Authors: Urmila Rao* and Manish Vaid
One of the prime outcomes of the BRICS Summit 2016, (October 15-16, Goa, India) was setting up of three working groups by the Indian government; on counter-terrorism, cyber security and energy security. BRICS 2013 saw the issues of cyber security and terrorism discussed in the wake of US snooping revelations and terror-related violence in China. Summit 2013 saw the narrative revolve around countering cyber prying and terrorism through information sharing and following of best practices among Brazil, Russia, India, China and South Africa (BRICS)., BRICS 2016 built up on that sentiment.
I still recall seeing articles, reading news and perusing opinions clamoring with a ‘no deal’ jargon. Belonging to the same pessimistic guild I was utterly hopeful of hopelessness regarding the first meeting in October when OPEC and Russia met, as they have many times before, to settle down the undulating oil market. But the sentiment and expectations turned topsy-turvy as soon as the mellifluous sound of ‘production cut’ was beginning to be feebly heard by those waiting outside the meeting room i.e. the world.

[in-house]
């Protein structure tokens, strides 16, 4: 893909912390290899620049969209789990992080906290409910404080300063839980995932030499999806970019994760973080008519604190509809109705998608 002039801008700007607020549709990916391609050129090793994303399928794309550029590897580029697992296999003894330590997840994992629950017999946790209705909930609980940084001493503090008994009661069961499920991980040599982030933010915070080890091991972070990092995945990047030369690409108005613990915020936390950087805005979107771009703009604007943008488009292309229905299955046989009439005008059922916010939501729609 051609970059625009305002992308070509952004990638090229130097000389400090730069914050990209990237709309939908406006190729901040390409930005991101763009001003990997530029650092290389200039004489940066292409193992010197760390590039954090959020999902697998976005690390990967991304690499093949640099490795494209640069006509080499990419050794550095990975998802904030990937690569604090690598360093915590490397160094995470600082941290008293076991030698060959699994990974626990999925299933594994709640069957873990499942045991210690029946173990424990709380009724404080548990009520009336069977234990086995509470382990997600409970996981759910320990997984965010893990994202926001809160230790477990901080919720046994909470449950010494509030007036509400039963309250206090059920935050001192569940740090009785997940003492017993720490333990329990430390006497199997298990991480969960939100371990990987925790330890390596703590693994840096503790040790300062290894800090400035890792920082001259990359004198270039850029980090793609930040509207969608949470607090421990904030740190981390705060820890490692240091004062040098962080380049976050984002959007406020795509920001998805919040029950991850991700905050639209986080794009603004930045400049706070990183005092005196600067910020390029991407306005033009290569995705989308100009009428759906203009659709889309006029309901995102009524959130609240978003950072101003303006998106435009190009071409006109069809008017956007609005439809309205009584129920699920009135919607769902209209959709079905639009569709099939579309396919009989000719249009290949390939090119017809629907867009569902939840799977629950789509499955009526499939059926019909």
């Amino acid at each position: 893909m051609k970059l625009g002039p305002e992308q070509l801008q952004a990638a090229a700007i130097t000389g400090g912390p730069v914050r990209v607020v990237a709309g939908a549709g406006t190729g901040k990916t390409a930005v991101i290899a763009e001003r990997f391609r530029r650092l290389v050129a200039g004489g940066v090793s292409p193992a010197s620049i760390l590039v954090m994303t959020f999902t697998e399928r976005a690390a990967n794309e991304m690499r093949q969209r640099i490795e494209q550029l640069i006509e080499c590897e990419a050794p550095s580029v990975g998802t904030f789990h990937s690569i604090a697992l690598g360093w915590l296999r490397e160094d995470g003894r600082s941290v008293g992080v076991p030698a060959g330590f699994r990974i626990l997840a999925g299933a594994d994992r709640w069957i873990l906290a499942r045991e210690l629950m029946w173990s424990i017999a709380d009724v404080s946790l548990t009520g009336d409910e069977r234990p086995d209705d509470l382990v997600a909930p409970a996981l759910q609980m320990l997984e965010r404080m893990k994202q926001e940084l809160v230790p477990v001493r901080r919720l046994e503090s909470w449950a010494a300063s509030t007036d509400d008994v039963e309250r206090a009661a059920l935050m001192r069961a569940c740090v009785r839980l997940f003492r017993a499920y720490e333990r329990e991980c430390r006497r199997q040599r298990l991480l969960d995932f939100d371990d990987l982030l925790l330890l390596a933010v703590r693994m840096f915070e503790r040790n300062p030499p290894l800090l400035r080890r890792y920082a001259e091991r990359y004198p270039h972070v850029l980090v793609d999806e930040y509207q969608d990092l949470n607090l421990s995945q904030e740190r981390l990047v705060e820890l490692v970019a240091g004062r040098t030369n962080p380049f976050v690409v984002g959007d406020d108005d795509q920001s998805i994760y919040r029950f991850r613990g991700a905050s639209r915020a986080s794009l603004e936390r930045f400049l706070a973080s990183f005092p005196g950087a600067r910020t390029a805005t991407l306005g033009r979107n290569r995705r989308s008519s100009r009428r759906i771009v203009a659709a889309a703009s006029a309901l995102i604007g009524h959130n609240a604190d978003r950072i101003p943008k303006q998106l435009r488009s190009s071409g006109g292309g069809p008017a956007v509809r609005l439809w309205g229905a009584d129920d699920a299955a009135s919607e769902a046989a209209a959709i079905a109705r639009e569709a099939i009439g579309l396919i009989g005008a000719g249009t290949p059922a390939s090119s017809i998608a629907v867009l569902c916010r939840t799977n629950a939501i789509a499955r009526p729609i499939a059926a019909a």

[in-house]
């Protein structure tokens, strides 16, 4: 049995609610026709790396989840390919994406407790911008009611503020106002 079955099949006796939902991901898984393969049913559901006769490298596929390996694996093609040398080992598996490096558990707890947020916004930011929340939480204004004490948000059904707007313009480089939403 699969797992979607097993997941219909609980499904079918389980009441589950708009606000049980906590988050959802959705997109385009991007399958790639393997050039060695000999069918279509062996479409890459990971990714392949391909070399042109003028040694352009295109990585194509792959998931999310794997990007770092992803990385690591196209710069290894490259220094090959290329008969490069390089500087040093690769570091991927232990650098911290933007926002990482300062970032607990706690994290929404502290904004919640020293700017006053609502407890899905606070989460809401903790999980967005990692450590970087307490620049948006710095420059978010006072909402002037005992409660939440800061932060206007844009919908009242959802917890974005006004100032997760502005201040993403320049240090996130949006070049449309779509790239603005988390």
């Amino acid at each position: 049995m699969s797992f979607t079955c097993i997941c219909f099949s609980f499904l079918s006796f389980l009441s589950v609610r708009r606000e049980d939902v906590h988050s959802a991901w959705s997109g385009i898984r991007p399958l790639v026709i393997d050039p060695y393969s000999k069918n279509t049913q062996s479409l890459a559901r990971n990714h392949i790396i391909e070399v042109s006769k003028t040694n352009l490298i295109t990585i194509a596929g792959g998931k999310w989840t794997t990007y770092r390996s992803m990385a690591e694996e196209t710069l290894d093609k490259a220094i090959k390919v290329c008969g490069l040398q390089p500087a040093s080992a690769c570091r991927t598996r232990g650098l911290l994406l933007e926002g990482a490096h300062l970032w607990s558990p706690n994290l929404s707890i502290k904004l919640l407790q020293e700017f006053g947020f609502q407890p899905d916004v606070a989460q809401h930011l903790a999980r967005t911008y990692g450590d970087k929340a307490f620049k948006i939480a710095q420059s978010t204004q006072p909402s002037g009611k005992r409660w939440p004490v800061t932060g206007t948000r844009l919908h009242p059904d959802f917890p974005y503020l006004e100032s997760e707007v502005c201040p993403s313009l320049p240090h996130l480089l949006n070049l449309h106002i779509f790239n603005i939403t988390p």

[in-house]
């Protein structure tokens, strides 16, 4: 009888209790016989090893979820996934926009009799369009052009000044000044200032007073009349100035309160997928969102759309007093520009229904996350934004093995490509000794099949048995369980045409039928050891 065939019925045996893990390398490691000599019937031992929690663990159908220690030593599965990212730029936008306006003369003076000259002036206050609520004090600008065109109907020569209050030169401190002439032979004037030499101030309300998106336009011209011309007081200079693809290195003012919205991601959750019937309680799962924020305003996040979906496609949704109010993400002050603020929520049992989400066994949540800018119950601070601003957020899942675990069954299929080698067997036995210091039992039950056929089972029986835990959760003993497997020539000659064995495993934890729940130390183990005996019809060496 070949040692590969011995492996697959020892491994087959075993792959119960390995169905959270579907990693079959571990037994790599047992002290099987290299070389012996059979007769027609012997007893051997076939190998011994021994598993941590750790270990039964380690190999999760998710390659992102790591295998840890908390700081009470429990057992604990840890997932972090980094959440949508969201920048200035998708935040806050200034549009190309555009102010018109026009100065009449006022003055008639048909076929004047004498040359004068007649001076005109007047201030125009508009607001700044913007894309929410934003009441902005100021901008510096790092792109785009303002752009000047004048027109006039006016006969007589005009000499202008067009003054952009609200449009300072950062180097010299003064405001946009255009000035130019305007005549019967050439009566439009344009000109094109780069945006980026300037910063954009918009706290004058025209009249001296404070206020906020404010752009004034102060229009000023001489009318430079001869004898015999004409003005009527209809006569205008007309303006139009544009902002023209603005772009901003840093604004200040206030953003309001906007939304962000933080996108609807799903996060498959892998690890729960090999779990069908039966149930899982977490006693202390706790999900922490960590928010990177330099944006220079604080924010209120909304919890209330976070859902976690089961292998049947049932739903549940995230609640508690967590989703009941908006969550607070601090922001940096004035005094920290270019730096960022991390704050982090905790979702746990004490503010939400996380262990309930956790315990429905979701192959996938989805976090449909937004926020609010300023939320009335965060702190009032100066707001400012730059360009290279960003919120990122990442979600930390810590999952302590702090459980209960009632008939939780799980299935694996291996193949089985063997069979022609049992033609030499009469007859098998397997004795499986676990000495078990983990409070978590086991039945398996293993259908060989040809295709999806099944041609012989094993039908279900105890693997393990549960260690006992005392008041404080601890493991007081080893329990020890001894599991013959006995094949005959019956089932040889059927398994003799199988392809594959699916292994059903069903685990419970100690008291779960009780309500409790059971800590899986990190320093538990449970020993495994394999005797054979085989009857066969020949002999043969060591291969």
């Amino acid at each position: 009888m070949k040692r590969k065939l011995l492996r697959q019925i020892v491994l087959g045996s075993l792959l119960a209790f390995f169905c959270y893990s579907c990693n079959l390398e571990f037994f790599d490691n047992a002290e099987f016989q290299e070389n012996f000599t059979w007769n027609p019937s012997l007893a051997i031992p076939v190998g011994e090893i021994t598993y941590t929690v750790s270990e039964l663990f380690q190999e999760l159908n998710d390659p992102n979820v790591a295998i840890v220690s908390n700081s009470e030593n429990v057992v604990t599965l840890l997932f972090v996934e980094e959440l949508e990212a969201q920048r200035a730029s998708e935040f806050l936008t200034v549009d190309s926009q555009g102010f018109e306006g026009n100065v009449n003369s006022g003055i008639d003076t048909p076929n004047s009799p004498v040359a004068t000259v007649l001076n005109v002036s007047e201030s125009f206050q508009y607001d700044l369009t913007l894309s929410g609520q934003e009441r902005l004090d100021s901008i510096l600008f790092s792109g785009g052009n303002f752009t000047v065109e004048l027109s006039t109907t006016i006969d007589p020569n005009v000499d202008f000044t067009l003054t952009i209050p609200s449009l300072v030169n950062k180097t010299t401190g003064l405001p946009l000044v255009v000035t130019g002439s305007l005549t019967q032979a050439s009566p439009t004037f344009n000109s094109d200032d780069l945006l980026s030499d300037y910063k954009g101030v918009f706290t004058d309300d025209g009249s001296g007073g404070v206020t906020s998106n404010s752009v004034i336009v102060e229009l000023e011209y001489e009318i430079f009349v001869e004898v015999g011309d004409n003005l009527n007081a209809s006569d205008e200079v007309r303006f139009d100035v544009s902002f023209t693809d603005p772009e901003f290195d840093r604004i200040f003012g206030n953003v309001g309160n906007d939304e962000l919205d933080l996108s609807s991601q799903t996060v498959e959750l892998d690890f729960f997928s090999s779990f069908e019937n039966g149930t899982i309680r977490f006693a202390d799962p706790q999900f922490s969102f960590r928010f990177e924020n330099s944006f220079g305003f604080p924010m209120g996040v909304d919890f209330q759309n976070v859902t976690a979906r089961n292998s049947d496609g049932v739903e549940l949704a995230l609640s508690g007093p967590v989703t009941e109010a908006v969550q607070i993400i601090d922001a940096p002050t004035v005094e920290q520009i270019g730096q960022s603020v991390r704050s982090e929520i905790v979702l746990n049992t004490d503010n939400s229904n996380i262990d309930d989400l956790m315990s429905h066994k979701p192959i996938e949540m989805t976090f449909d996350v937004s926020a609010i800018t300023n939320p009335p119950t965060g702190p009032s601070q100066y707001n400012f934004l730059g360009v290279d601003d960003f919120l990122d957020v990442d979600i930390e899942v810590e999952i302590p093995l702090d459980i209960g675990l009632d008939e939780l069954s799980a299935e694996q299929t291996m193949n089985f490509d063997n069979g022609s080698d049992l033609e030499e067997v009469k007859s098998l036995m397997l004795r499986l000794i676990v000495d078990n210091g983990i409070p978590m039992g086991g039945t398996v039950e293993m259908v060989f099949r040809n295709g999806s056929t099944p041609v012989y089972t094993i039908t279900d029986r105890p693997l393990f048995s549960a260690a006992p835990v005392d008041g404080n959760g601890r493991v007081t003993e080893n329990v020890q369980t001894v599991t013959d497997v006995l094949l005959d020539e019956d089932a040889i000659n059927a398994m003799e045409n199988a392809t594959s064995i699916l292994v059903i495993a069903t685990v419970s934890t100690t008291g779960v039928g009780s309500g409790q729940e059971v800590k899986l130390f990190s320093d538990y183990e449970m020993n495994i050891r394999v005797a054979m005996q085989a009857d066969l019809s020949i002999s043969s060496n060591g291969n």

Low natural gas and electricity prices have created a tough competitive environment for renewable energy, but this has remarkably had little impact on the momentum of alternative energy growth, finds a new Deloitte report entitled, “Alternative Thinking 2016: Five game-changers that are powering the future of renewable energy.”
Have you ever noticed that The United States of America, the police-man of the world, also knows how to make the best burger (McDonalds), pizza ( Pizza hut) ,Chips and Beverages (Pepsi Co) in the world. If that is not enough then the most effective, powerful and smart weapons are also forged inside the Military Industrial Complex of USA. Now, it turns out that a commodity, on which for years the Middle-East and especially the Saudi monarchy have been exercising a clout, seems to shift its axis of power, veering towards another continent i.e. North America.
Authors: Manish Vaid and Darshit Paun
India’s hunt for developing a sustainable economy should not only involve the push towards renewable energy sources but also a firm commitment towards increasing in natural gas base, as also reflected in the statement of India’s Petroleum Minister. The efforts to this direction include increase cheaper LNG imports and reviving its gas pipeline diplomacy through undersea gas pipeline such as Middle East to India Deepwater Pipeline (MEIDP).